Agencies working together – when teamwork gets tough
Most agencies talk enthusiastically about their ability to be collaborative, both internally and with their clients. Indeed, ‘collaboration’ is one of the most used words on design agency websites and frequently features as a core agency value. It’s ironic, therefore, that when clients want agencies to work collaboratively with other agencies, things can suddenly get more difficult.
Our 2021 ‘What Clients Think’ report highlighted that 37% of clients believe that the ability of an agency to work well with other agencies is critical. It’s fair to say that the demand for agencies to work better together has been driven by clients, not agencies. The potential benefits of more effective teamwork are that the client can share knowledge with multiple agencies simultaneously, eliminating a time-consuming process of briefing individual agencies. Some clients complain that ‘discovery’ phases often cover very similar ground, even when agencies represent different disciplines. For these clients, ‘discovery’ or ‘immersion’ stages are seen as an expensive and inefficient way of bringing agencies up to speed. There are potential cost and efficiency benefits therefore, when agencies are brought together, and repetition is reduced. However, the biggest driver for increased agency collaboration is that large scale projects demand inter-related disciplines, all directed towards a shared vision. Joining messages across multiple channels naturally requires a joined-up approach. The traditional model of agencies working in silos runs completely counter to the complexities of modern brand development.
For many agencies, however, working with other agencies in more of a team environment is an uncomfortable experience. There are a number of reasons for this. We are used to operating in a highly competitive environment, so collaboration with other agencies can seem counter intuitive. We are conditioned to developing and ‘owning’ the client relationship and putting our stamp on the final output. When agencies work as a team, all this can be diluted. Also, the best agencies frequently have a level of innate confidence, even a little streak of arrogance. As long as this doesn’t get out of hand, a bit of agency arrogance can be a good thing. But it can quickly cease to be a benefit when agencies are asked to work together.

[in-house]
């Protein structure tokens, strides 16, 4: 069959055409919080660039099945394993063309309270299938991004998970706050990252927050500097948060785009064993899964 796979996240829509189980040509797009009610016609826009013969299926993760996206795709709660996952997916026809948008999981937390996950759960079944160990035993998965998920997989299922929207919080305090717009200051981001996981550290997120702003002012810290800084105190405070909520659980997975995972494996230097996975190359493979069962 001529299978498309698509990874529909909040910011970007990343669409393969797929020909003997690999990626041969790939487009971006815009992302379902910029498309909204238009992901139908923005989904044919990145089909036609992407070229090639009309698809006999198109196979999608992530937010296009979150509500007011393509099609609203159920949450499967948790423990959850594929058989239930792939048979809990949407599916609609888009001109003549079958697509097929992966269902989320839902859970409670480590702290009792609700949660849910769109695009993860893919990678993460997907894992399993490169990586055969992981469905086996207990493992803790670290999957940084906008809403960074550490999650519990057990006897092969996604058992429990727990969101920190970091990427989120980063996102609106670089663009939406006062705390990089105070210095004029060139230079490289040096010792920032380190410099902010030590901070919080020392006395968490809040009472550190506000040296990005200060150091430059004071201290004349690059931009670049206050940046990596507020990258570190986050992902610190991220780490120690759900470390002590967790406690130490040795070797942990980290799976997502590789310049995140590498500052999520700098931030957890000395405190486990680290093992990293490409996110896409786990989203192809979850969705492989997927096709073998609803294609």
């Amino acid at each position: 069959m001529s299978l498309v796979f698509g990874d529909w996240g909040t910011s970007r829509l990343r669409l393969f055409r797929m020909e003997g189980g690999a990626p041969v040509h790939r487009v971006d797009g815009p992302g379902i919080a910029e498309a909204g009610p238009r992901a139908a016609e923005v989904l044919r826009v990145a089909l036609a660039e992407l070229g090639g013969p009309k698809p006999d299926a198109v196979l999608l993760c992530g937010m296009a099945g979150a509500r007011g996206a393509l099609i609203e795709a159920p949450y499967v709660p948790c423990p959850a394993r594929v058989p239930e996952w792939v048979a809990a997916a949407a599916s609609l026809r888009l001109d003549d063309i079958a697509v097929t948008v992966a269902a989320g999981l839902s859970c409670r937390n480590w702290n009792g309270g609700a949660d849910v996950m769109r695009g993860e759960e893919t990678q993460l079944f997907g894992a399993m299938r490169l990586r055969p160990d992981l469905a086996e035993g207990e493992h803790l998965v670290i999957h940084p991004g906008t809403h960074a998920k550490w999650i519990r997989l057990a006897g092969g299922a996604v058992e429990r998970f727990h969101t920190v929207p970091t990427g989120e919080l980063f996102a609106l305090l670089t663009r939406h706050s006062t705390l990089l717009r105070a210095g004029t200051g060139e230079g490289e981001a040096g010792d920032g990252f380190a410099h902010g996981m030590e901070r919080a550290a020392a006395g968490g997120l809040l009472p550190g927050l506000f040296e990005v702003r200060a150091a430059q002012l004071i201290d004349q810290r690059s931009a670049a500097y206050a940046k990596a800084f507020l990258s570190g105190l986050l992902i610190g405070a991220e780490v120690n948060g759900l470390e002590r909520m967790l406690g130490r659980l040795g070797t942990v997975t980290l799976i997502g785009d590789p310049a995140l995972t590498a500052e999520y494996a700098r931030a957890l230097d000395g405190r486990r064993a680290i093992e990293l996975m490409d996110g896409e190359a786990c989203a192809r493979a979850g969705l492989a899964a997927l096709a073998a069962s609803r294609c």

In the hundreds of client interviews we conduct on behalf of design agencies, clients often complain about the practical difficulties involved in agency collaboration. For instance, even though agencies are brought together to deliver different and complementary skills, there are often areas of tension. Slightly overlapping skills can mean that agencies are competing for a bigger slice of the cake and budget, so clients find that agency ambition can easily interfere with the collaboration ethic. This jockeying for position can be a source of client irritation when it becomes too apparent. In reality, trying to get agencies not to compete is like asking a dog to give up its bone. The ingrained agency modus operandi is to land and expand. We are always seeking more business.
If true collaboration between agencies actually runs counter to most conventional agency thinking, it follows that there is a heavy onus on the client to manage the situation. They need to set rules and parameters early. There should be clear and accepted lines of communication, as well as an effective forum for the exchange of opinion and ideas. Each agency must also be completely clear about their role. For example, it stands to reason that there can only be one lead agency. Several agencies competing to be the lead agency is a recipe for disaster.
Although much depends on how clients manage this process, agencies should bear in mind their role and how to succeed in this environment. This is where a dose of self-awareness comes in. After all, larger clients are now partly judging agencies on their ability to be a team player with others. If your ego clashes, you don’t listen effectively, you slip into a defensive mode, choose the wrong battles or fail to really listen to the views of others, then it doesn’t matter how good you are. As the saying goes, clients don’t care what you know until they know that you care.
That’s why perhaps for clients, the most powerful indicator of a true team player is when proactive thoughts and ideas are not necessarily directly linked to immediate work for the agency. These are well intentioned thoughts around how something can be improved, yet without a proposal attached. This builds trust and demonstrates real commitment. Admittedly, this is a problematic area for agencies because it has implications for resources, but not all proactive thoughts need to be big and time consuming. It’s about finding the right balance and giving where appropriate.
In clients’ eyes, a team player sees the bigger picture, truly understands their objectives and is ‘on our side’. Rather than just counting chargeable hours, the most successful collaborators see the long-game in making it work for their business and their client’s.
Laura Ockel | Unsplash
Up to the Light | What Clients Think Report
Tim Mossholder | Unsplash
Benjamin Rascoe | Unsplash